Breast cancer is the most frequently diagnosed cancer among women in the United States with >200,000 new cases reported every year. Aggressive forms of breast cancers most commonly metastasize to bones, which constitutes the key factor for high morbidity rate and associated suffering. Metastatic breast tumor growth in bones leads to chronic pain in the limbs, pelvis and spines, which is undermanaged with existing pain medications, mainly morphine derivatives. As palliative care is the major therapeutic goal for patients with breast cancer bone metastasis, a better understanding of signaling crosstalk between metastatic bone tumor microenvironment and the adjacent sensory nerve fibers is necessary for the development of highly efficacious analgesics for chronic bone cancer pain. Metastatic breast cancer cells secrete high levels of parathyroid hormone-related peptide (PTHrP), which act on osteoblasts and osteoclasts to induce bone lysis/destruction and subsequent release of nutrients and cell signaling molecules that stimulate tumor growth. Here I propose a novel hypothesis that PTHrP, by acting through its receptor PTH1 on sensory afferents, induce constitutive nociceptor sensitization via upregulation of activity/expression of the transient receptor potential vanilloid-1 (TRPV1) channel, which might underlie a mechanism for chronic pain associated with metastatic breast/bone cancers. The TRPV1 channel is normally activated only at noxious temperatures (e43oC). However, PTHrP acting through the PTH1 receptor could induce phosphorylation of TRPV1 protein and lead to constitutive channel activation at body temperatures (d37oC), a mechanism that could underlie chronic pain in the absence of any overt stimulation.
Aim 1 of my study will determine the specific cellular signaling events that underlie PTHrP-modulation of TRPV1 channel activity/expression in sensory neurons, and nociceptor sensitization. I will utilize patch-clamp electrophysiology, Ca2+ imaging, and membrane protein biochemistry to determine the molecular mechanisms underlying TRPV1 modulation by PTHrP.
Aim 2 of my study will determine the role of PTHrP-modulation of TRPV1 in sensory afferents on chronic bone pain in vivo using scid mice xenografts of human breast cancer cells, MDA-MB231-BoM-1833, that metastasize to bones when injected intracardialy. I will use a series of un-evoked/spontaneous bone-related pain behavioral assessments in these mice with metastatic breast/bone tumors. I will also utilize pharmacological inhibition of PTHrP and TRPV1 in these mice, to further confirm the contribution of PTHrP-modulation of TRPV1 in chronic bone pain associated with metastatic breast/bone tumor growth. My proposed studies will advance our understanding of how the interplay between metastatic breast/bone tumors and sensory neurons mediate chronic pain. Findings from this study will significantly contribute to the development of effective pharmacotherapies for chronic pain associated with metastatic bone cancers.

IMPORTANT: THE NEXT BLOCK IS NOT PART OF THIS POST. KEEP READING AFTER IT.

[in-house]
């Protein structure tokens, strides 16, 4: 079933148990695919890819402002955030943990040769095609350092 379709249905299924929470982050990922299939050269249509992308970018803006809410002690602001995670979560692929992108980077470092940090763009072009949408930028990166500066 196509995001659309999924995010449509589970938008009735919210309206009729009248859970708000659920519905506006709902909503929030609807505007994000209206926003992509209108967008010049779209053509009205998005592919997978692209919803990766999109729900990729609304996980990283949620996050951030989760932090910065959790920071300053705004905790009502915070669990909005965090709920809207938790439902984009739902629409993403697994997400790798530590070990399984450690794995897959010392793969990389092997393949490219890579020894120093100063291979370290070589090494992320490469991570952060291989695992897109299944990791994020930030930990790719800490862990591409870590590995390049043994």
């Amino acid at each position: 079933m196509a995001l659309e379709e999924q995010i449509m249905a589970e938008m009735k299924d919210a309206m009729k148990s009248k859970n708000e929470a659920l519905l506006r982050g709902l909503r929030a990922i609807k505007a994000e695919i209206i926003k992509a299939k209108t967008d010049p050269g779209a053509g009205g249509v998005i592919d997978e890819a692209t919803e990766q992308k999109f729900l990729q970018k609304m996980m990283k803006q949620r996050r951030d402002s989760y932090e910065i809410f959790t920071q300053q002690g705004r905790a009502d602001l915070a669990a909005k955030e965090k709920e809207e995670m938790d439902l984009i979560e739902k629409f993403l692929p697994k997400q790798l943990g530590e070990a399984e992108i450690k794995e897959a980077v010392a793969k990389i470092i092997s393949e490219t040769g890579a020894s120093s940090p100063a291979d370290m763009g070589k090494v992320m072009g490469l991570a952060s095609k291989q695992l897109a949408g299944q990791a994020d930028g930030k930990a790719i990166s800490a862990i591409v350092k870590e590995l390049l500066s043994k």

Public Health Relevance

Chronic pain associated with bone-metastasized breast cancers significantly diminishes the quality of life for women with this metastatic form of breast cancers. Breast cancers frequently metastasize to bones and cause chronic debilitating pain, which is undermanaged with the currently available analgesic regimen. Understanding the precise neurobiological mechanisms underlying this form of chronic pain is paramount for the development of novel and effective analgesic therapeutics. Specific modulation of the activity/expression of the key pain-transducing channel TRPV1 in sensory neurons that innervate bones, by PTHrP, which is secreted at elevated levels in bone-metastasized breast tumor microenvironment, is a potential neurobiological mechanism for chronic pain, and can be targeted for the development of pharmacotherapeutics for treating such pain.)

Agency
National Institute of Health (NIH)
Institute
National Cancer Institute (NCI)
Type
Predoctoral Individual National Research Service Award (F31)
Project #
5F31CA171927-02
Application #
8551380
Study Section
Special Emphasis Panel (ZRG1-F02B-M (20))
Program Officer
Korczak, Jeannette F
Project Start
2012-09-01
Project End
2015-08-31
Budget Start
2013-09-01
Budget End
2014-08-31
Support Year
2
Fiscal Year
2013
Total Cost
$28,158
Indirect Cost
Name
University of Iowa
Department
Pharmacology
Type
Schools of Medicine
DUNS #
062761671
City
Iowa City
State
IA
Country
United States
Zip Code
52242
Borges, Giulianna R; Morgan, Donald A; Ketsawatsomkron, Pimonrat et al. (2014) Interference with peroxisome proliferator-activated receptor-? in vascular smooth muscle causes baroreflex impairment and autonomic dysfunction. Hypertension 64:590-6